Hannah of Kentucky - James Otis




Venturing Outside the Fort

Every man and boy, except two who were to remain on watch, were to go boldly out as guards, and in case the Indians made an attack it would be the duty of the women and children to drive inside as many of the cattle as possible, while our fathers and brothers fought to protect us.

Of course there was great danger that we might lose some of the animals if there should be a real battle; 'but even that would be better than to have to kill the poor things simply to save them from starvation.

It was the first time I had been through the gate since the day we entered the stockade, and how good it did seem to walk on the grass! Our mothers joined us, making it seem much like some merrymaking on the Yadkin, save that we were constantly watching for a glimpse of feathers among the trees on the edge of the forest, or listening for the watchman's cry, which would give warning that the Indians were about.

However, not one of them dared show himself while our men and boys stood ready to shoot down the first who appeared, and before the day had come to an end we had nearly forgotten our fear.

While the men stood on guard, I could hear them talking about the location of the plantations they expected to lay out the next spring, and it pleased me much when father, pointing to a rising piece of ground overlooking the creek, and not more than a mile from the fort, said to Colonel Callaway that there he hoped to build a home when he should be able to work with safety in the forest.

From that day until a certain time, of which I shall tell later, the horses, sheep, and cows were driven outside the fort each morning, with a guard of men and boys to watch them; after a week had passed we girls began to think there were no longer any savages about, even though the hunters claimed to see fresh signs every time they went into the forest in search of game.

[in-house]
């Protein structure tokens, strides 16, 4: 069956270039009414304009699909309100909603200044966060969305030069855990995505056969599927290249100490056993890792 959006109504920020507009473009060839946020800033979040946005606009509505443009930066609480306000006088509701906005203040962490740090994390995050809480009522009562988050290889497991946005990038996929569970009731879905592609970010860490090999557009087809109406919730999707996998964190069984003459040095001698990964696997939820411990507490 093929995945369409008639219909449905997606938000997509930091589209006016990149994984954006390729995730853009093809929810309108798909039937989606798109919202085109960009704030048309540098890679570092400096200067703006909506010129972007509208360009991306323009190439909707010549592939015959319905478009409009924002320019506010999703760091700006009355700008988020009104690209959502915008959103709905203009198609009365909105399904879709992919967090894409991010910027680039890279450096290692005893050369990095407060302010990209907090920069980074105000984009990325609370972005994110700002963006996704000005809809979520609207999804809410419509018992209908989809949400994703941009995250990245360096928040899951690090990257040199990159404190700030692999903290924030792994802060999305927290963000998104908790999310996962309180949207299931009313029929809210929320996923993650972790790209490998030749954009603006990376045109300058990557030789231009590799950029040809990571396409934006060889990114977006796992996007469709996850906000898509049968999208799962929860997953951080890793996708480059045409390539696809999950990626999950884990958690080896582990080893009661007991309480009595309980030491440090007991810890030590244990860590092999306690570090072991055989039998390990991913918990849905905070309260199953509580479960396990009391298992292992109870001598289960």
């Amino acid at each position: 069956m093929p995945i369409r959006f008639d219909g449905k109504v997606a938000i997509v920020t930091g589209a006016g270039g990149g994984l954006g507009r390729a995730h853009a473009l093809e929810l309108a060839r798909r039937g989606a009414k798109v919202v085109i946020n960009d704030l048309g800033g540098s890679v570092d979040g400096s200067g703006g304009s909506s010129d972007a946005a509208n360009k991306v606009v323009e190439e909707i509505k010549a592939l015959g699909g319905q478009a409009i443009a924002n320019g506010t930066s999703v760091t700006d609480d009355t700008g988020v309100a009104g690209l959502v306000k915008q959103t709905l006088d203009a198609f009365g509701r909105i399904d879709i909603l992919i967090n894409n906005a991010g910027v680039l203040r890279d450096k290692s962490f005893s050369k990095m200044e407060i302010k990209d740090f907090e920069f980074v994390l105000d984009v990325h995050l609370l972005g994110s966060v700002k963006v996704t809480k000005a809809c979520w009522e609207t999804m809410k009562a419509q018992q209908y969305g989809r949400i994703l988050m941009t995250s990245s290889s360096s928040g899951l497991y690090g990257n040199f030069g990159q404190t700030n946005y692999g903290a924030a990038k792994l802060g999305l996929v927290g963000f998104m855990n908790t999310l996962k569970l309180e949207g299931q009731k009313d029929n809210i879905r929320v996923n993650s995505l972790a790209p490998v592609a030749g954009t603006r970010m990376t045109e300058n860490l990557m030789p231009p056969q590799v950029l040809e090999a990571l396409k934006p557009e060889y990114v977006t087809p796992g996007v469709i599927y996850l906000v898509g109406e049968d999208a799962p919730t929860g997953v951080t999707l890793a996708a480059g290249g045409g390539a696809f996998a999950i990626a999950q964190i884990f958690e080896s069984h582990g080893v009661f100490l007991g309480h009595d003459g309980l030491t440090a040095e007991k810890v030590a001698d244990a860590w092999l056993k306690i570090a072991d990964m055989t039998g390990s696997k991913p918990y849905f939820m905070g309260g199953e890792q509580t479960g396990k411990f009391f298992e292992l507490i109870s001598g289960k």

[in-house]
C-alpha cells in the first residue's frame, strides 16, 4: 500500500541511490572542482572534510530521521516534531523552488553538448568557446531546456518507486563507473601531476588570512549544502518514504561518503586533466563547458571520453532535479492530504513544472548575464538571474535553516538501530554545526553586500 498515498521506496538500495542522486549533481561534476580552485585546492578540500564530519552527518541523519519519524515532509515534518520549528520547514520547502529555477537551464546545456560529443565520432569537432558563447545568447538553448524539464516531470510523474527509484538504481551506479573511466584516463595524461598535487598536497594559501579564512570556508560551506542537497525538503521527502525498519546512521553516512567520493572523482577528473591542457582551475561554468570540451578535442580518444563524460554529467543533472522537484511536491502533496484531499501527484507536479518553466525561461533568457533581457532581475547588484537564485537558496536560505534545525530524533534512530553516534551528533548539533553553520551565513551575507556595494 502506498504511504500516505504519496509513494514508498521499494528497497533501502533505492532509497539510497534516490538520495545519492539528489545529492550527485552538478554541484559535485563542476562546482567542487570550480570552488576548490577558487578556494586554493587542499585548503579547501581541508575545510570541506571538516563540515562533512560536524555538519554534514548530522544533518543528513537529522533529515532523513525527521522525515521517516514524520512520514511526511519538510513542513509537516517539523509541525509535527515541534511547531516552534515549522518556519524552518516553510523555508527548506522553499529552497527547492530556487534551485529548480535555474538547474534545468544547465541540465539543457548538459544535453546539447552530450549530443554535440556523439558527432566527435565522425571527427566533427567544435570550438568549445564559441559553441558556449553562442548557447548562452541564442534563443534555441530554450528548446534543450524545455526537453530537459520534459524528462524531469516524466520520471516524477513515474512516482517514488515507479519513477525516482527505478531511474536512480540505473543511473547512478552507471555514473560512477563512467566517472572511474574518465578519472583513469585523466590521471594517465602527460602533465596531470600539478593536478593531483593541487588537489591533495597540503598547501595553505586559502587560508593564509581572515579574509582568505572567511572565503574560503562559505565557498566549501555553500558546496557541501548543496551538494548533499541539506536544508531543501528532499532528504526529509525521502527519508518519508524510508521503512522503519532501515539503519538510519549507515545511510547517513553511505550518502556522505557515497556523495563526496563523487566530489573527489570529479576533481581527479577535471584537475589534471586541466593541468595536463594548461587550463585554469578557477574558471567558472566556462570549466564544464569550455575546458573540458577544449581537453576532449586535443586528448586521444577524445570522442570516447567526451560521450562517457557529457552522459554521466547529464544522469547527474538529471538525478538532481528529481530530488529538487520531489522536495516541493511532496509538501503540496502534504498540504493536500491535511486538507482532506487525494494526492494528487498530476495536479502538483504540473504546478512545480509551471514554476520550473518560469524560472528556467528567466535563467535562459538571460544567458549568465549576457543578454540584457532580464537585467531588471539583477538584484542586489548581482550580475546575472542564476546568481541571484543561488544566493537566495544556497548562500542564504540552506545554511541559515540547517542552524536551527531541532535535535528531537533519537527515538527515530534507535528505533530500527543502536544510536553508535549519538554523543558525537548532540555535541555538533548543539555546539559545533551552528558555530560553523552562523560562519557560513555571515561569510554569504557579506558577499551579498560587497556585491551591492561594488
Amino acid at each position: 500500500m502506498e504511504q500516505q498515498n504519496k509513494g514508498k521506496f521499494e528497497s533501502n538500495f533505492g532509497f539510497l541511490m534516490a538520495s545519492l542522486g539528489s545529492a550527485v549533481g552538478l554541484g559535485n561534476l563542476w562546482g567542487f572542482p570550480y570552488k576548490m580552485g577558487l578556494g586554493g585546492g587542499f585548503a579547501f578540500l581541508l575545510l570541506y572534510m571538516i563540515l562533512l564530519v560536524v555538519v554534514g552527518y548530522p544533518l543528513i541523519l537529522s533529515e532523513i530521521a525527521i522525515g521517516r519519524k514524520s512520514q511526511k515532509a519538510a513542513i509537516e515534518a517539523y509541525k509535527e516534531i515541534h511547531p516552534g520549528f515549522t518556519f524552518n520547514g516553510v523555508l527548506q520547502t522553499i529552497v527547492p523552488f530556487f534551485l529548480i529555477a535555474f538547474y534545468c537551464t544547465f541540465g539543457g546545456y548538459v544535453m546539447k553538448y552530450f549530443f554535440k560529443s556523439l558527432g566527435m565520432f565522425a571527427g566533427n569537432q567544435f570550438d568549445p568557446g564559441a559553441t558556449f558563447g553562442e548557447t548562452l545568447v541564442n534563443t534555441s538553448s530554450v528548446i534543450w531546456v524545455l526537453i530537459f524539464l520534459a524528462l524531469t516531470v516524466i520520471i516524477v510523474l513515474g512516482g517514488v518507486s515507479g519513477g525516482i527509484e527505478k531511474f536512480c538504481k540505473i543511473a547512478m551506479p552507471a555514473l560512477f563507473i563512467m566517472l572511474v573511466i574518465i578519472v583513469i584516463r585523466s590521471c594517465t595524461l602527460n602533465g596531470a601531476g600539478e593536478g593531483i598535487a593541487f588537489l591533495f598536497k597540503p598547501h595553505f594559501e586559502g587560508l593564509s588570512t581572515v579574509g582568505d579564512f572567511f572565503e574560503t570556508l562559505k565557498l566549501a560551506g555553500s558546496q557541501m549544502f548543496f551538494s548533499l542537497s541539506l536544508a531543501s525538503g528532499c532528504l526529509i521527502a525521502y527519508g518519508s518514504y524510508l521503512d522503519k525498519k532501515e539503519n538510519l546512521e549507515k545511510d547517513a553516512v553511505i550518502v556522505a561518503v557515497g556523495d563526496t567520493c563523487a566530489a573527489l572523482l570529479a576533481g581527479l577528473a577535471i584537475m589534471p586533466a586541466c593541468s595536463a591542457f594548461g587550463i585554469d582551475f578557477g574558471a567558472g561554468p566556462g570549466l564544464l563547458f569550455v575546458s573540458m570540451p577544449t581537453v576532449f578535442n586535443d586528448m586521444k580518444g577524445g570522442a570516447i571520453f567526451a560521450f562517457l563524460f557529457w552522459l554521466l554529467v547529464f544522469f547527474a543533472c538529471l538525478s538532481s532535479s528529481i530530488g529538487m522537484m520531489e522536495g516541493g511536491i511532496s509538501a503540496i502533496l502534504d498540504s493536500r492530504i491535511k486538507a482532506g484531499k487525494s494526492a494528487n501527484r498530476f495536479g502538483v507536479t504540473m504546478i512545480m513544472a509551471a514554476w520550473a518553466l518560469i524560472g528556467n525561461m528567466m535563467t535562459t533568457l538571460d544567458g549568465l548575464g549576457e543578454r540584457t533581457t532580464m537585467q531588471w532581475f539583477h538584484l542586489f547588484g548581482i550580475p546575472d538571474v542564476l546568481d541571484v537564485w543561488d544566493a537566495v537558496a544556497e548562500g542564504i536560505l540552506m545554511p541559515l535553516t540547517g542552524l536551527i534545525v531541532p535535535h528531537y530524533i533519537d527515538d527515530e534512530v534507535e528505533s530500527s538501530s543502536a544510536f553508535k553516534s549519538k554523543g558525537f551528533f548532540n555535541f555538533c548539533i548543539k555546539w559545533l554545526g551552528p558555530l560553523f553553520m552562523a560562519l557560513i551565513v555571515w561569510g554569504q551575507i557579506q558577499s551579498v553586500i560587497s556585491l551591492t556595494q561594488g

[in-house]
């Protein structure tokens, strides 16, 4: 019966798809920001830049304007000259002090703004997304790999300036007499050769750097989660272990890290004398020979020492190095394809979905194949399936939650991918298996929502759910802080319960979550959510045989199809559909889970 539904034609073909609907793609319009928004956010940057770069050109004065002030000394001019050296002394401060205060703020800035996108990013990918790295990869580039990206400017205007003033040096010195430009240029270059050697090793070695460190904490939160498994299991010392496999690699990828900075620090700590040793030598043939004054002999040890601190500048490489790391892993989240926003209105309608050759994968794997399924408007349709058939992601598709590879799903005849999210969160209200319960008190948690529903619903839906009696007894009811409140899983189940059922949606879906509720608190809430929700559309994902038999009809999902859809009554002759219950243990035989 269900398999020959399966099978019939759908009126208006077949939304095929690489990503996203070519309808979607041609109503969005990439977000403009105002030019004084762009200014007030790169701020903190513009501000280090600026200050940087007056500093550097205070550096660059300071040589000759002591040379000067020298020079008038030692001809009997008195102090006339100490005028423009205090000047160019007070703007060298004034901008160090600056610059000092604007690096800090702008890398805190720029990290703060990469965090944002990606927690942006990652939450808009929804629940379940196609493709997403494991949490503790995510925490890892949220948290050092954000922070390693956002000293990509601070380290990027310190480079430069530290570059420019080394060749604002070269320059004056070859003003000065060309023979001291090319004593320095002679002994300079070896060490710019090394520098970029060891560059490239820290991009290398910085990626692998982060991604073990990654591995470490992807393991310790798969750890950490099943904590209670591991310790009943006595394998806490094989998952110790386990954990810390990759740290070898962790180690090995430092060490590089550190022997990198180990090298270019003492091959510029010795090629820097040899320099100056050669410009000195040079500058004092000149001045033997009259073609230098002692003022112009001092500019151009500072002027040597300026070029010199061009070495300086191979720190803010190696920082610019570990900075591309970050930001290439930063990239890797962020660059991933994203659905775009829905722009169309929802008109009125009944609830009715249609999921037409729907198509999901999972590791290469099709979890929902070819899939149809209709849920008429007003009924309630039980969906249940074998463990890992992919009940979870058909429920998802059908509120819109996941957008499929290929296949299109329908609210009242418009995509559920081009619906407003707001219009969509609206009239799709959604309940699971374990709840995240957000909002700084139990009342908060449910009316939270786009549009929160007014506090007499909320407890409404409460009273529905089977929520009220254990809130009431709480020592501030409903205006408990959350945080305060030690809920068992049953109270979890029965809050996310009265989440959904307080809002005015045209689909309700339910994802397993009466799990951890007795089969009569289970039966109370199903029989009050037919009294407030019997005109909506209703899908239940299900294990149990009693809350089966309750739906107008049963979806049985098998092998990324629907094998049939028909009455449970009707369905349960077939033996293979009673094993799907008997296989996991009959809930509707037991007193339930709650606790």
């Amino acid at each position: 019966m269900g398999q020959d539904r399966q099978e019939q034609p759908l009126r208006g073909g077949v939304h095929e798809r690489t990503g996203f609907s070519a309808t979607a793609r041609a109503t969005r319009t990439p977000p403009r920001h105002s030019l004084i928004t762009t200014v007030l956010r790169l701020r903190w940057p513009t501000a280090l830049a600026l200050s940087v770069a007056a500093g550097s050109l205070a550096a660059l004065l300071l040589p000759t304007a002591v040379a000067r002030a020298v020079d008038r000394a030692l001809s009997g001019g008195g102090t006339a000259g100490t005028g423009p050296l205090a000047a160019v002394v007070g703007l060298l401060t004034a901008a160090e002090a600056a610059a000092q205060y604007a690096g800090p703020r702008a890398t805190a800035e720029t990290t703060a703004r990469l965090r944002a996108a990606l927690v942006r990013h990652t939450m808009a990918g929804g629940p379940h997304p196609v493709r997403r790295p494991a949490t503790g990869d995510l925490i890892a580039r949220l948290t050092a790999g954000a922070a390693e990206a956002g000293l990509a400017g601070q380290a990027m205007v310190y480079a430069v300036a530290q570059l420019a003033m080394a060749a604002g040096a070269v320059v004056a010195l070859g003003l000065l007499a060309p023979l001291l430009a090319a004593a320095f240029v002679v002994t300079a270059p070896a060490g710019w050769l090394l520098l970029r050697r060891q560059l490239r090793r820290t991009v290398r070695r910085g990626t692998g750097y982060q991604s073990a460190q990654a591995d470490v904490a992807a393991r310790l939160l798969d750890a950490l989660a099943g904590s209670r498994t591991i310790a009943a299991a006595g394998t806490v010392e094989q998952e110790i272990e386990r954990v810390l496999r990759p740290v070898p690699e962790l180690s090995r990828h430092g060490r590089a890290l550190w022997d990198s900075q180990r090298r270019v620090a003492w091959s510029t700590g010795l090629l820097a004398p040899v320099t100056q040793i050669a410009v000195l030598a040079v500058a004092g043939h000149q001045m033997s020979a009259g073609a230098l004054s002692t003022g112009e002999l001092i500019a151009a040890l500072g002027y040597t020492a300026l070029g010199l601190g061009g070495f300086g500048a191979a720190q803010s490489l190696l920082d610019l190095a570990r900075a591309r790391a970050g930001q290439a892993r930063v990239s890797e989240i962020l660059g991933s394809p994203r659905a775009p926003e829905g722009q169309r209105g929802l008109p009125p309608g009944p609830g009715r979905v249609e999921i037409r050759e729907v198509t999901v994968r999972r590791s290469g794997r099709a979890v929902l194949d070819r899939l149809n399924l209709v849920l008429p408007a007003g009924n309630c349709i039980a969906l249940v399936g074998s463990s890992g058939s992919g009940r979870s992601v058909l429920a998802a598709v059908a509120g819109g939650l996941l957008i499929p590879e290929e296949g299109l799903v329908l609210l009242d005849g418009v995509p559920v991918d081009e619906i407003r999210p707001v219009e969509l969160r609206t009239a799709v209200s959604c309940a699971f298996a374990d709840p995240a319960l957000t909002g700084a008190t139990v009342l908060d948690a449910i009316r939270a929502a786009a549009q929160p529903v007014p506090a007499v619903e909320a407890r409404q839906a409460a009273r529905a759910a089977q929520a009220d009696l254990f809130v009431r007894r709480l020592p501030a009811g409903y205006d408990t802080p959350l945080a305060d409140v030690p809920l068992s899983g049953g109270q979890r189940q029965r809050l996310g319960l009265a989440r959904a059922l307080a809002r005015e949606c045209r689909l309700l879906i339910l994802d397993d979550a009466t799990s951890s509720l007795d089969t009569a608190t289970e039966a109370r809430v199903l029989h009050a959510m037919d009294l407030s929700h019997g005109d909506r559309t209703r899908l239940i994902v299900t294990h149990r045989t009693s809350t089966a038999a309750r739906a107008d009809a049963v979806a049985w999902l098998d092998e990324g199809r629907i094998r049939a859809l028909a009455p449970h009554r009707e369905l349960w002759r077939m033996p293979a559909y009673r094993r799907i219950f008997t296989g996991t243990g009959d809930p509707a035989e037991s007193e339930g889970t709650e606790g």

[Illustration] from Hannah of Kentucky by James Otis

Contents

Front Matter
Review

At Boonesborough
Beginning of the Story
Boone on the Yadkin
Boone Moves his Family
Ready for the Journey
What we Wore
Driving Cattle and Sheep
Camping at Nightfall
The Long Halt
Jimmy Boone Goes to Clinch
Murder of Jimmy Boone
A Time of Mourning
The Faint-hearted Return
A New Home
Making Moccasins
Tanning Leather
Governor Dunmore
Our Home on the Clinch
Household Duties
Attacked by a Wildcat
Fighting the Wildcat
Boone and Father Return
The Wilderness Road
Building the Forts
Boonesborough
Gathering Salt
Boonesborough
Precautions
Our Home in the Fort
Ready for Cooking
Furnishing the House
The Hominy Block
The Supply of Water
Sports Inside the Fort
Wrestling and Running
Religion of the Indians
Indian Babies
Colonel Callaway Arives
News from Eastern Colonies
Venturing Outside the Fort
Dividing the Land
Who Owned Kentucky?
Ready to Build a Home
Billy's Hard Lot
Preparing Flax
Spinning and Soap Making
Broom Making
More Indian Murders
Indian "Signs"
Woodcraft and Hunting
Pelts Used as Money
Petition of the Settlers
Making Sugar
Building Fences
Capture of the Girls
My Willful Thoughts
Finding the Trail
The Pursuit
The Story Told by Jemima
Elizabeth's Heroism
Rescuing the Girls
Alarm Among the Settlers
Indians on the Warpath
The First Wedding
The Wedding Festivities
The Brides Home
The Housewarming
Attacks by the Indians
Besieged by the Savages
In the Midst of the Fight
The Assault by the Indians
Failure of the Assault
Watchfulness of the Indians
The Sortie
My Father Wounded
Our Wounded